Study: College Students Don't Realize How Much They're Drinking

New survey shows they overpour drinks, underreport levels of consumption.

If you've ever woken up at 3 o'clock on a Saturday afternoon face down in, well, last night's "festivities," you may have had more to drink than you thought.

"But I only had one drink!" you cry as your head reverberates with the pounding of a thousand beating drums. Sure, one drink the size of a Mack truck. But fear not, young lush, you are not alone.

A new study published by the Research Society on Alcoholism confirms what RAs have known for years: college students overpour their drinks and underreport their levels of consumption. Moreover, the report also notes, many students do not accurately gauge what constitutes a "standard drink."

"We ask [students] to tell us how much they drink and we assume that their answers are totally accurate," Aaron White, assistant psychiatry professor at Duke University Medical Center and first author of the study, said in a statement. "In order for students to be accurate, they have to know how much alcohol constitutes a single serving, and it turns out that they don't."

A "standard drink" is usually defined as a beverage that contains 0.6 ounces of pure alcohol — that's equal to 12 ounces of 5 percent beer, 5 ounces of 12 percent wine and 1.5 ounces of 40 percent (or 80 proof) distilled spirits.

"The problem is a typical drinker doesn't think this way," White said. "To many people, a drink is one serving regardless of how big it is. Someone who has had four gin and tonics would probably give the same answer on an alcohol survey as someone who's had four Long Island iced teas, when in fact the latter could contain three times as much alcohol as the former."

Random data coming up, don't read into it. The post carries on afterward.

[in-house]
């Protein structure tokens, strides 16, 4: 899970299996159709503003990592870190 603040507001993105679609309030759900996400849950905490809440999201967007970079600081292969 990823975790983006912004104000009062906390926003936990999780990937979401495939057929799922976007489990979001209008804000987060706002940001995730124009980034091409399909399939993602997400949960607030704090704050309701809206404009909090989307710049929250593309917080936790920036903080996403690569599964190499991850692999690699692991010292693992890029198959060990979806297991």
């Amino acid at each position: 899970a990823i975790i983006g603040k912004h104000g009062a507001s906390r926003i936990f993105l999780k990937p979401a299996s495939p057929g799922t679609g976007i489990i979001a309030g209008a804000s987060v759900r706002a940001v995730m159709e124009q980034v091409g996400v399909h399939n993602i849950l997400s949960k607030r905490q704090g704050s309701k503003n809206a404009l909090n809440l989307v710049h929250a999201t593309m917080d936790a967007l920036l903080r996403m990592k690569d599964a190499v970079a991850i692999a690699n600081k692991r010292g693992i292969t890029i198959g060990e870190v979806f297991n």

The consequences of drinking can reach far beyond a hangover in the morning. Up to 25 percent of students said drinking has affected their grades, according to a 2002 report by the National Institute on Alcohol Abuse and Alcoholism. Nearly half a million students said they have unprotected sex while intoxicated or have been too intoxicated to know if they consented to having sex. Meanwhile, the number of college students who have driven while intoxicated climbed to 2.8 million, Reuters reported this week, and the number of alcohol-related deaths, including car accidents, has risen by 6 percent.

More than 90 percent of college students drink, according to the NIAAA, and nearly 25 percent of students admitted to binge drinking at least three times in a two-week period, according to a 1999 study. Binge drinking is typically defined as five drinks for men and four drinks for women in one session.

"If we tell students that binge drinking is dangerous and we want them to stay under this limit, then we absolutely must do a better job of teaching them what a drink is," White said. "Not doing so would be like telling people it's OK to have one order of french fries a day without telling them we mean small or super-sized."

One solution, White suggested, is to provide serving-size information on alcohol containers, similar to any other beverage in a store. "Why they are not required to place that information on [there] is way beyond my understanding," he said. "If you buy juice in a store, all you have to do is look at the label to see how many ounces are in a serving and how many servings are in the entire container. If that information is on [a container] of grape juice, then why [shouldn't it be] on wine?"